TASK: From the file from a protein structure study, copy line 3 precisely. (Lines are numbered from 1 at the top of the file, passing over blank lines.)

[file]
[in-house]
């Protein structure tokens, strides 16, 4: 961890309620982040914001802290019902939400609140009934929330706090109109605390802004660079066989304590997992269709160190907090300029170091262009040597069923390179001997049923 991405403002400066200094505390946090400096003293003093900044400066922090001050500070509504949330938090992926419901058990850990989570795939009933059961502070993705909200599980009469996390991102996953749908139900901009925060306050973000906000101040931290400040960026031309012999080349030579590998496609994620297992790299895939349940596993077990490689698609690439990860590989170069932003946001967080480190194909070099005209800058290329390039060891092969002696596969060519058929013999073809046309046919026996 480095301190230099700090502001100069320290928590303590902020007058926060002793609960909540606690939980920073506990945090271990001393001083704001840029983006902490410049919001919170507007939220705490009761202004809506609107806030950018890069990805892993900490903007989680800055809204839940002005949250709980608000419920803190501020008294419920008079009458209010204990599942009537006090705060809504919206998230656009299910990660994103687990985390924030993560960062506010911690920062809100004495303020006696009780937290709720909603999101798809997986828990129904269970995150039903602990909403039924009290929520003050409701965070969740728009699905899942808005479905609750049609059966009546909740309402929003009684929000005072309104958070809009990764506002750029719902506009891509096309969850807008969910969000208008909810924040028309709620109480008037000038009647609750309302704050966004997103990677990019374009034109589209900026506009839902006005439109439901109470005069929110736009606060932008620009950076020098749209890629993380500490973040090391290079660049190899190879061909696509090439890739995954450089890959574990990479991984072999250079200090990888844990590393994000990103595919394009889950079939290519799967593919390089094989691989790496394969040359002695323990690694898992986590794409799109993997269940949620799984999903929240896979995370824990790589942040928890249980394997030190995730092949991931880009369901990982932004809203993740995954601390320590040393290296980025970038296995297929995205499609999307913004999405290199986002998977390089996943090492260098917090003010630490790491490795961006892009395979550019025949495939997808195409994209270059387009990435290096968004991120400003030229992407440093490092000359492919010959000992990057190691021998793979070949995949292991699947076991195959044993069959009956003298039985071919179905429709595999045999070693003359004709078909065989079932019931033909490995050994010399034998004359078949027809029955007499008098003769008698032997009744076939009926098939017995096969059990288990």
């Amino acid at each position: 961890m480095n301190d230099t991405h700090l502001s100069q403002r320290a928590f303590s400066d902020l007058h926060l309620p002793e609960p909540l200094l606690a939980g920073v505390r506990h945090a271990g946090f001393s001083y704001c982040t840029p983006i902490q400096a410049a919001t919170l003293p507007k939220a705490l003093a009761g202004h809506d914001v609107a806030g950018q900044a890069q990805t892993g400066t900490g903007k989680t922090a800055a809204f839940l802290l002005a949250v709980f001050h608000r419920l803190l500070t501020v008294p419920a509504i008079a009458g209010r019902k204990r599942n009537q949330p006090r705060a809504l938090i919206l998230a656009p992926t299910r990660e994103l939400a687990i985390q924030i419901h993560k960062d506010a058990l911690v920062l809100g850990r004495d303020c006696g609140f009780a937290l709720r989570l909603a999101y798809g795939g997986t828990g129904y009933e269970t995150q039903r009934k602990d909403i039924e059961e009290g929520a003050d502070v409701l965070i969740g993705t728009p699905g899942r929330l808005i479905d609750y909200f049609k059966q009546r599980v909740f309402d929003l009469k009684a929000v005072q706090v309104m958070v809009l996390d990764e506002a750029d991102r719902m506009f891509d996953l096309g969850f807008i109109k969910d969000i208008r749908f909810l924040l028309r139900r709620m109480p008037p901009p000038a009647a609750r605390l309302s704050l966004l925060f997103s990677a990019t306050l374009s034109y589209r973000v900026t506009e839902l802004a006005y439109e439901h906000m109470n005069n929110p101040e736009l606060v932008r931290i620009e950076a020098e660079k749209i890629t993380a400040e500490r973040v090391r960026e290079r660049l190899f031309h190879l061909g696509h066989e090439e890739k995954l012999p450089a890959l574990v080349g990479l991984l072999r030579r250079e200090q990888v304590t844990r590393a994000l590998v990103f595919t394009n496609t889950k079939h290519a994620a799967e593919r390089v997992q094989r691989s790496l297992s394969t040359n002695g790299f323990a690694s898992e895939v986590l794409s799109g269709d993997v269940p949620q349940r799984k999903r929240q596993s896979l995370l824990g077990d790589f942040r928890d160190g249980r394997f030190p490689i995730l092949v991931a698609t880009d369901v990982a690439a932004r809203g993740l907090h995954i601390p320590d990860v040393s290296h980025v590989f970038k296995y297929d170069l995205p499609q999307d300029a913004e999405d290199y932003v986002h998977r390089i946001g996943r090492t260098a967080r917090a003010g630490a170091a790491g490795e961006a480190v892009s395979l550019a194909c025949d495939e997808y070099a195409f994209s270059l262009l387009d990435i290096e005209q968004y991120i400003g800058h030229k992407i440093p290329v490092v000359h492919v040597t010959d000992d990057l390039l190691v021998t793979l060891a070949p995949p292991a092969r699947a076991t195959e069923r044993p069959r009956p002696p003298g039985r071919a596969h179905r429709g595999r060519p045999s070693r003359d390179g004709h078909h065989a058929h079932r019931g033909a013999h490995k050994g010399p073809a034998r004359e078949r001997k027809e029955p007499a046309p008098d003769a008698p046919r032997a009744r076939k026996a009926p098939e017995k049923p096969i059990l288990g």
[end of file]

């Amino acid at each position: 961890m480095n301190d230099t991405h700090l502001s100069q403002r320290a928590f303590s400066d902020l007058h926060l309620p002793e609960p909540l200094l606690a939980g920073v505390r506990h945090a271990g946090f001393s001083y704001c982040t840029p983006i902490q400096a410049a919001t919170l003293p507007k939220a705490l003093a009761g202004h809506d914001v609107a806030g950018q900044a890069q990805t892993g400066t900490g903007k989680t922090a800055a809204f839940l802290l002005a949250v709980f001050h608000r419920l803190l500070t501020v008294p419920a509504i008079a009458g209010r019902k204990r599942n009537q949330p006090r705060a809504l938090i919206l998230a656009p992926t299910r990660e994103l939400a687990i985390q924030i419901h993560k960062d506010a058990l911690v920062l809100g850990r004495d303020c006696g609140f009780a937290l709720r989570l909603a999101y798809g795939g997986t828990g129904y009933e269970t995150q039903r009934k602990d909403i039924e059961e009290g929520a003050d502070v409701l965070i969740g993705t728009p699905g899942r929330l808005i479905d609750y909200f049609k059966q009546r599980v909740f309402d929003l009469k009684a929000v005072q706090v309104m958070v809009l996390d990764e506002a750029d991102r719902m506009f891509d996953l096309g969850f807008i109109k969910d969000i208008r749908f909810l924040l028309r139900r709620m109480p008037p901009p000038a009647a609750r605390l309302s704050l966004l925060f997103s990677a990019t306050l374009s034109y589209r973000v900026t506009e839902l802004a006005y439109e439901h906000m109470n005069n929110p101040e736009l606060v932008r931290i620009e950076a020098e660079k749209i890629t993380a400040e500490r973040v090391r960026e290079r660049l190899f031309h190879l061909g696509h066989e090439e890739k995954l012999p450089a890959l574990v080349g990479l991984l072999r030579r250079e200090q990888v304590t844990r590393a994000l590998v990103f595919t394009n496609t889950k079939h290519a994620a799967e593919r390089v997992q094989r691989s790496l297992s394969t040359n002695g790299f323990a690694s898992e895939v986590l794409s799109g269709d993997v269940p949620q349940r799984k999903r929240q596993s896979l995370l824990g077990d790589f942040r928890d160190g249980r394997f030190p490689i995730l092949v991931a698609t880009d369901v990982a690439a932004r809203g993740l907090h995954i601390p320590d990860v040393s290296h980025v590989f970038k296995y297929d170069l995205p499609q999307d300029a913004e999405d290199y932003v986002h998977r390089i946001g996943r090492t260098a967080r917090a003010g630490a170091a790491g490795e961006a480190v892009s395979l550019a194909c025949d495939e997808y070099a195409f994209s270059l262009l387009d990435i290096e005209q968004y991120i400003g800058h030229k992407i440093p290329v490092v000359h492919v040597t010959d000992d990057l390039l190691v021998t793979l060891a070949p995949p292991a092969r699947a076991t195959e069923r044993p069959r009956p002696p003298g039985r071919a596969h179905r429709g595999r060519p045999s070693r003359d390179g004709h078909h065989a058929h079932r019931g033909a013999h490995k050994g010399p073809a034998r004359e078949r001997k027809e029955p007499a046309p008098d003769a008698p046919r032997a009744r076939k026996a009926p098939e017995k049923p096969i059990l288990g």